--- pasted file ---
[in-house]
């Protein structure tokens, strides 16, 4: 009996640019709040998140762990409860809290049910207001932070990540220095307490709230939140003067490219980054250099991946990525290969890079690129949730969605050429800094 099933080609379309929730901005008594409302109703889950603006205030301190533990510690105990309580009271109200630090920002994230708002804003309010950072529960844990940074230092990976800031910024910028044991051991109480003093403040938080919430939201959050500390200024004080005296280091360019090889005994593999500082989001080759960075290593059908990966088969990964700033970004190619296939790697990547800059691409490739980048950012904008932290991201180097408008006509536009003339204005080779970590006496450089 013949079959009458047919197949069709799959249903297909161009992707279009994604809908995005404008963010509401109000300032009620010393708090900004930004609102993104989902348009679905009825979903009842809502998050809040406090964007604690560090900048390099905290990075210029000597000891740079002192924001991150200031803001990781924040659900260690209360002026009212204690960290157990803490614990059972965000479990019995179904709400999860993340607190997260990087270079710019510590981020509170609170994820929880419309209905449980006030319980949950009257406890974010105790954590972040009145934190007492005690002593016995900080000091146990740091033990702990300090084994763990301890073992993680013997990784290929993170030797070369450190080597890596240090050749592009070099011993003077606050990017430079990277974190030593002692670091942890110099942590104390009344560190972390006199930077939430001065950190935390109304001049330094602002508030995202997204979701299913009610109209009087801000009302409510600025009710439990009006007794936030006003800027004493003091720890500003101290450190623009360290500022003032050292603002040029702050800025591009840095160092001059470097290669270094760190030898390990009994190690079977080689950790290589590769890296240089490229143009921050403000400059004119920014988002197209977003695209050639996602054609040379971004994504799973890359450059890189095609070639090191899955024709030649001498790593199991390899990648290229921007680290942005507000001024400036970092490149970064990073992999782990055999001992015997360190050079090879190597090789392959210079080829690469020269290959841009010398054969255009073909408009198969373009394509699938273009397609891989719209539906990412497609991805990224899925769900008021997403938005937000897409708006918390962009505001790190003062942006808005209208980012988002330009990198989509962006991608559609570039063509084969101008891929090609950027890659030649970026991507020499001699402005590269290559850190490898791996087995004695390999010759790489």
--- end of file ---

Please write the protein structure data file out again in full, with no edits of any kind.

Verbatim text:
[in-house]
């Protein structure tokens, strides 16, 4: 009996640019709040998140762990409860809290049910207001932070990540220095307490709230939140003067490219980054250099991946990525290969890079690129949730969605050429800094 099933080609379309929730901005008594409302109703889950603006205030301190533990510690105990309580009271109200630090920002994230708002804003309010950072529960844990940074230092990976800031910024910028044991051991109480003093403040938080919430939201959050500390200024004080005296280091360019090889005994593999500082989001080759960075290593059908990966088969990964700033970004190619296939790697990547800059691409490739980048950012904008932290991201180097408008006509536009003339204005080779970590006496450089 013949079959009458047919197949069709799959249903297909161009992707279009994604809908995005404008963010509401109000300032009620010393708090900004930004609102993104989902348009679905009825979903009842809502998050809040406090964007604690560090900048390099905290990075210029000597000891740079002192924001991150200031803001990781924040659900260690209360002026009212204690960290157990803490614990059972965000479990019995179904709400999860993340607190997260990087270079710019510590981020509170609170994820929880419309209905449980006030319980949950009257406890974010105790954590972040009145934190007492005690002593016995900080000091146990740091033990702990300090084994763990301890073992993680013997990784290929993170030797070369450190080597890596240090050749592009070099011993003077606050990017430079990277974190030593002692670091942890110099942590104390009344560190972390006199930077939430001065950190935390109304001049330094602002508030995202997204979701299913009610109209009087801000009302409510600025009710439990009006007794936030006003800027004493003091720890500003101290450190623009360290500022003032050292603002040029702050800025591009840095160092001059470097290669270094760190030898390990009994190690079977080689950790290589590769890296240089490229143009921050403000400059004119920014988002197209977003695209050639996602054609040379971004994504799973890359450059890189095609070639090191899955024709030649001498790593199991390899990648290229921007680290942005507000001024400036970092490149970064990073992999782990055999001992015997360190050079090879190597090789392959210079080829690469020269290959841009010398054969255009073909408009198969373009394509699938273009397609891989719209539906990412497609991805990224899925769900008021997403938005937000897409708006918390962009505001790190003062942006808005209208980012988002330009990198989509962006991608559609570039063509084969101008891929090609950027890659030649970026991507020499001699402005590269290559850190490898791996087995004695390999010759790489």